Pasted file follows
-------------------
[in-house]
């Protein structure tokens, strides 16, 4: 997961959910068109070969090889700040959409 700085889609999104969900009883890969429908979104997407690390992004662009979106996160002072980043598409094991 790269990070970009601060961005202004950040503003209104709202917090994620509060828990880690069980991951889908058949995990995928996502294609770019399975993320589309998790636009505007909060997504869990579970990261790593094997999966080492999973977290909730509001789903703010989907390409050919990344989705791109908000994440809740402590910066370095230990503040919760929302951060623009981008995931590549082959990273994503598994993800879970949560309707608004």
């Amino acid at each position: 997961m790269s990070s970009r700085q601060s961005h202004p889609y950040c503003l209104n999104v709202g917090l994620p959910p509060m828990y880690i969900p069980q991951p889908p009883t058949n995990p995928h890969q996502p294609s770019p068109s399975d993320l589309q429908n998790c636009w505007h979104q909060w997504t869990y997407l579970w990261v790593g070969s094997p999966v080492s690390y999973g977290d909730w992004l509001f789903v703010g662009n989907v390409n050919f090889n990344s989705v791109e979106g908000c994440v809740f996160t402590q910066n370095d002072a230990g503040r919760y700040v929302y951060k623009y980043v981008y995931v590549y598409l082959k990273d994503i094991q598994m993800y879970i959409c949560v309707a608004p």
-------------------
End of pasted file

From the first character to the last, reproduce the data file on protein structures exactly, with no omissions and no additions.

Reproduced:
[in-house]
């Protein structure tokens, strides 16, 4: 997961959910068109070969090889700040959409 700085889609999104969900009883890969429908979104997407690390992004662009979106996160002072980043598409094991 790269990070970009601060961005202004950040503003209104709202917090994620509060828990880690069980991951889908058949995990995928996502294609770019399975993320589309998790636009505007909060997504869990579970990261790593094997999966080492999973977290909730509001789903703010989907390409050919990344989705791109908000994440809740402590910066370095230990503040919760929302951060623009981008995931590549082959990273994503598994993800879970949560309707608004």
């Amino acid at each position: 997961m790269s990070s970009r700085q601060s961005h202004p889609y950040c503003l209104n999104v709202g917090l994620p959910p509060m828990y880690i969900p069980q991951p889908p009883t058949n995990p995928h890969q996502p294609s770019p068109s399975d993320l589309q429908n998790c636009w505007h979104q909060w997504t869990y997407l579970w990261v790593g070969s094997p999966v080492s690390y999973g977290d909730w992004l509001f789903v703010g662009n989907v390409n050919f090889n990344s989705v791109e979106g908000c994440v809740f996160t402590q910066n370095d002072a230990g503040r919760y700040v929302y951060k623009y980043v981008y995931v590549y598409l082959k990273d994503i094991q598994m993800y879970i959409c949560v309707a608004p």